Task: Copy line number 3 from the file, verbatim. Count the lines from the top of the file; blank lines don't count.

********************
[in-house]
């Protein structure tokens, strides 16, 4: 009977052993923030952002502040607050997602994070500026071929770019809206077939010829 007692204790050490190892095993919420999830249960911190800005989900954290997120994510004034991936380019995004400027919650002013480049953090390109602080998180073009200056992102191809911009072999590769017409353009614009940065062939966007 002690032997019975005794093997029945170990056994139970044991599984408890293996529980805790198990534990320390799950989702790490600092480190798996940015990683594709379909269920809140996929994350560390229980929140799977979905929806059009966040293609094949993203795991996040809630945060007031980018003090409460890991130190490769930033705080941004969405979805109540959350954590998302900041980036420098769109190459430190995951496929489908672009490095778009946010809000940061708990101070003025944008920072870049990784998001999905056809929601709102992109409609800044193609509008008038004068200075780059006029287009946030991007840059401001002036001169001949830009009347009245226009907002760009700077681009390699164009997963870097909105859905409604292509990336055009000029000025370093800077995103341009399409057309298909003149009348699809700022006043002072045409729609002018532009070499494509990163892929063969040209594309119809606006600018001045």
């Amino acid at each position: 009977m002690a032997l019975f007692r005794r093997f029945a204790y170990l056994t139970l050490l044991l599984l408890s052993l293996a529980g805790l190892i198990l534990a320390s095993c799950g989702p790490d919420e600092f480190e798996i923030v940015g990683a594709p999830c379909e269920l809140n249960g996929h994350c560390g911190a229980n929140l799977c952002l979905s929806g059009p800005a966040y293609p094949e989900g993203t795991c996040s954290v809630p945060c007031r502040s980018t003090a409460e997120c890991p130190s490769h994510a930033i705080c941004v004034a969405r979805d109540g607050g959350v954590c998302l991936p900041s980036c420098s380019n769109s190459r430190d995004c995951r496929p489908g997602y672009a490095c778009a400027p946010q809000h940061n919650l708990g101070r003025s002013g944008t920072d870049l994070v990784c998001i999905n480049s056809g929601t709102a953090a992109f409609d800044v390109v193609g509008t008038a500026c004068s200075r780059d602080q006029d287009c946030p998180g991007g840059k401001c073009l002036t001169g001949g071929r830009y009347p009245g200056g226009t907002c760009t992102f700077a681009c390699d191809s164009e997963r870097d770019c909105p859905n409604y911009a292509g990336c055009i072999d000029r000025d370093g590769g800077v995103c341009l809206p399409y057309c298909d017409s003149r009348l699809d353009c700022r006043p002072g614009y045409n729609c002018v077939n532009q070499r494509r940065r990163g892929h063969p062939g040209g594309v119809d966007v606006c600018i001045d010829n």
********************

């Amino acid at each position: 009977m002690a032997l019975f007692r005794r093997f029945a204790y170990l056994t139970l050490l044991l599984l408890s052993l293996a529980g805790l190892i198990l534990a320390s095993c799950g989702p790490d919420e600092f480190e798996i923030v940015g990683a594709p999830c379909e269920l809140n249960g996929h994350c560390g911190a229980n929140l799977c952002l979905s929806g059009p800005a966040y293609p094949e989900g993203t795991c996040s954290v809630p945060c007031r502040s980018t003090a409460e997120c890991p130190s490769h994510a930033i705080c941004v004034a969405r979805d109540g607050g959350v954590c998302l991936p900041s980036c420098s380019n769109s190459r430190d995004c995951r496929p489908g997602y672009a490095c778009a400027p946010q809000h940061n919650l708990g101070r003025s002013g944008t920072d870049l994070v990784c998001i999905n480049s056809g929601t709102a953090a992109f409609d800044v390109v193609g509008t008038a500026c004068s200075r780059d602080q006029d287009c946030p998180g991007g840059k401001c073009l002036t001169g001949g071929r830009y009347p009245g200056g226009t907002c760009t992102f700077a681009c390699d191809s164009e997963r870097d770019c909105p859905n409604y911009a292509g990336c055009i072999d000029r000025d370093g590769g800077v995103c341009l809206p399409y057309c298909d017409s003149r009348l699809d353009c700022r006043p002072g614009y045409n729609c002018v077939n532009q070499r494509r940065r990163g892929h063969p062939g040209g594309v119809d966007v606006c600018i001045d010829n």